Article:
My question is: How do I determine how high/low to mount the crossmember to get my desired ride height?
What is the minimum and maximum frame width measured on the inside?
When we ran a full service chassis fab/turn-key hot rod shop a number of years ago, it was always useful to have threaded things around to weld into the frame for some kind of mount, etc.
A unique method of running the front brake lines on a solid axle '32 Ford.
If there was one thing about this build that I underestimated, it was the wiring. I thought “meh, some go to the front, some to the rear, a few underneath. Should take about an hour.” OK, I’m exaggerating a little. I rarely give time frame estimates to anyone, because I’m usually wrong. My wife will ask when I’ll be home for dinner. “Don’t pressure me!” It’s been a while since I’ve posted an article, hasn’t it?
Now that you know a little bit more about me, I’ll get back to the topic at hand. We’re using a Ron Francis Express kit with accessory packs for everything – electric choke, headlight relief relays, hot start kit, dimmer control box, etc. etc… this makes it really easy for someone like me, who is a wiring virgin (ew), to accomplish a neat and tidy job, and also one that a future owner of the car will appreciate because all the wires are labeled. This is my first wiring job, by the way.
I don’t plan on going into great detail about how I wired every portion of the car. I think I will add to this article as the job gets completed, so you can see how I accomplished certain aspects of the project. I would appreciate hearing from some more seasoned (not necessarily electrocuted) wirers with little tips and tidbits on how I could have made the job easier.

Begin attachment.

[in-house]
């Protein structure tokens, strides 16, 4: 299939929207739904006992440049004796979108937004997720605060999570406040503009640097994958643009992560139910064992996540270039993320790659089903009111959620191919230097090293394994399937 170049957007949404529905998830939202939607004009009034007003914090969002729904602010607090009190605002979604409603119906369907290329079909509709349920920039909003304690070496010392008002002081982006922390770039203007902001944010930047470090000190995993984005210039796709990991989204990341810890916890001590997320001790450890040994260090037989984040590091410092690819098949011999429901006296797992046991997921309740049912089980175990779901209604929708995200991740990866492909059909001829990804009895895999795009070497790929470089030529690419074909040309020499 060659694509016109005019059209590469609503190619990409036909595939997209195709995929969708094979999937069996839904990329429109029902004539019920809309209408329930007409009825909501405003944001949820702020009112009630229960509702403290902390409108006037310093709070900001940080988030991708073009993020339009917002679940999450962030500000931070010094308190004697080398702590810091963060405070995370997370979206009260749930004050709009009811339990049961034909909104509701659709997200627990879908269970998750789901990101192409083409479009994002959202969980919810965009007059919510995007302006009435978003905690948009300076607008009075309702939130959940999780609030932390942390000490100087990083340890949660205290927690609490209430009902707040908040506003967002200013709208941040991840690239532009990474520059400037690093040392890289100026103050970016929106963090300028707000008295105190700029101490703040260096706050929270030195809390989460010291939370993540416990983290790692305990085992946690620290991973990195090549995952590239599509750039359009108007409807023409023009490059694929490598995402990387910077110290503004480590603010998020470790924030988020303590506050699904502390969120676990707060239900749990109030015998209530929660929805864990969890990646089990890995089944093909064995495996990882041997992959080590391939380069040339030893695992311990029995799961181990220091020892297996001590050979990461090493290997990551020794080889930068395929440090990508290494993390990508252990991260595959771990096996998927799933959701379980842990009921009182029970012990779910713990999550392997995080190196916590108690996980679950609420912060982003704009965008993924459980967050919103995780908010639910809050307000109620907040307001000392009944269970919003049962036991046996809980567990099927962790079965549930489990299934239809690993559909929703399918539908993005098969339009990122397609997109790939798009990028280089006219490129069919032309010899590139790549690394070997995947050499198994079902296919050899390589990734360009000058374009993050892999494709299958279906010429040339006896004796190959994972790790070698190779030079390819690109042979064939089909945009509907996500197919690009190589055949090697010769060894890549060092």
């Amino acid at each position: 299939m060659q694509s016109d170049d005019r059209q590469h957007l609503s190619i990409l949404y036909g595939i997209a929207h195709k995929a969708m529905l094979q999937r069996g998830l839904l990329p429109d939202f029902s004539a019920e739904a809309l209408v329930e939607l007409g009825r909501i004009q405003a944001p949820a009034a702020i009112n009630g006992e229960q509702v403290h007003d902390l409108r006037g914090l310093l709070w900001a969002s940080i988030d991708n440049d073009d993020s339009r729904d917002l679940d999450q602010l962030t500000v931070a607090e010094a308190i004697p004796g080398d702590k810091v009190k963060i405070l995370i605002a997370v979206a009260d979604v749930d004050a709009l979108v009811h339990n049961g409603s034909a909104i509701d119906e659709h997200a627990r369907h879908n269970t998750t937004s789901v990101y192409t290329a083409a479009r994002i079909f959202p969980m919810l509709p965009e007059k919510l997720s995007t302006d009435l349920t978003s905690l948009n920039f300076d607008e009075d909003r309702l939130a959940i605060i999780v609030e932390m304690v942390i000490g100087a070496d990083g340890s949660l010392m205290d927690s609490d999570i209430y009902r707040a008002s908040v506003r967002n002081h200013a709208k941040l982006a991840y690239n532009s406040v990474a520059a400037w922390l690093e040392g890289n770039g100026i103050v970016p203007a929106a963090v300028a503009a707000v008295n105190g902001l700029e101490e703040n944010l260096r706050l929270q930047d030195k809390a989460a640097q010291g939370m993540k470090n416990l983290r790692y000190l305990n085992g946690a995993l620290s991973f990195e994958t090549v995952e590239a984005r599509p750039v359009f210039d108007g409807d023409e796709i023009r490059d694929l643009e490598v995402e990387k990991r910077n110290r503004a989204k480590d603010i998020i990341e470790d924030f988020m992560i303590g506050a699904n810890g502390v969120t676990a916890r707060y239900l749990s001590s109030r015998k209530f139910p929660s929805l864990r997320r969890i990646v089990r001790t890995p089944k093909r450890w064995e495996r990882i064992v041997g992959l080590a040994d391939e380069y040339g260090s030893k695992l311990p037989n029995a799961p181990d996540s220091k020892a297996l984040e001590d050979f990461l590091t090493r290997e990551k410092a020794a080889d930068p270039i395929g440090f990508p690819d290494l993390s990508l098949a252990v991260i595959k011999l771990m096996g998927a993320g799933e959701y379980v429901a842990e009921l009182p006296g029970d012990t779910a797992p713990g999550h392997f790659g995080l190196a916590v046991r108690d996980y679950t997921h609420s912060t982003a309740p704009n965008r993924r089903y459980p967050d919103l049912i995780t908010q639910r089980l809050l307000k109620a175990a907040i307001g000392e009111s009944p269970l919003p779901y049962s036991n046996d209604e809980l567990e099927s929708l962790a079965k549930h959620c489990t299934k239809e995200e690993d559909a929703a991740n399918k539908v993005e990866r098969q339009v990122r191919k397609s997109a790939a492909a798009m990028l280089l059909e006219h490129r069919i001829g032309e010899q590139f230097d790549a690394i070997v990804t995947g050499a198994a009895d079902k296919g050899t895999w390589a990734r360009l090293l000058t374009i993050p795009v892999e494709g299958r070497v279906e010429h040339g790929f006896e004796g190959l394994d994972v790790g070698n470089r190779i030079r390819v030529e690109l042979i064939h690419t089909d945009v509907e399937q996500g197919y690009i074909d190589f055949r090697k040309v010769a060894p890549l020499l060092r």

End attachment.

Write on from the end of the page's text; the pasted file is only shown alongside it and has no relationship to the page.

First off, let me explain a simple principal I learned that will help you wire a vehicle: wires are matter, and matter occupies space. Keeping this in mind, let’s move on.
This is the particular space the wiring is occupying. On the passenger side kick panel/ side panel, I drilled holes on an angle for the a/c & heater lines. Since we’re using Vintage Air’s reduced diameter hoses, the holes are considerably smaller than standard hoses. Three lines have their own hole, but I left some clearance above the fourth hole (almost a shape like the number 8) for the wires. The wires you see will be wrapped and hopefully look pretty neat when it’s all done. Since I used the same feeder wire for every wire that came through this hole, the wires should all stay aligned within reason. Before you begin, I suggest running a feeder wire through every place you think you’ll be running wires. A pillar, over the roof (if yours is hollow like the Bear body), and through the rocker (where I’ve got the most wires). This will ensure that if you ever have to pull a wire out, you know it’s not going to be wound around other wires and impossible to retrieve.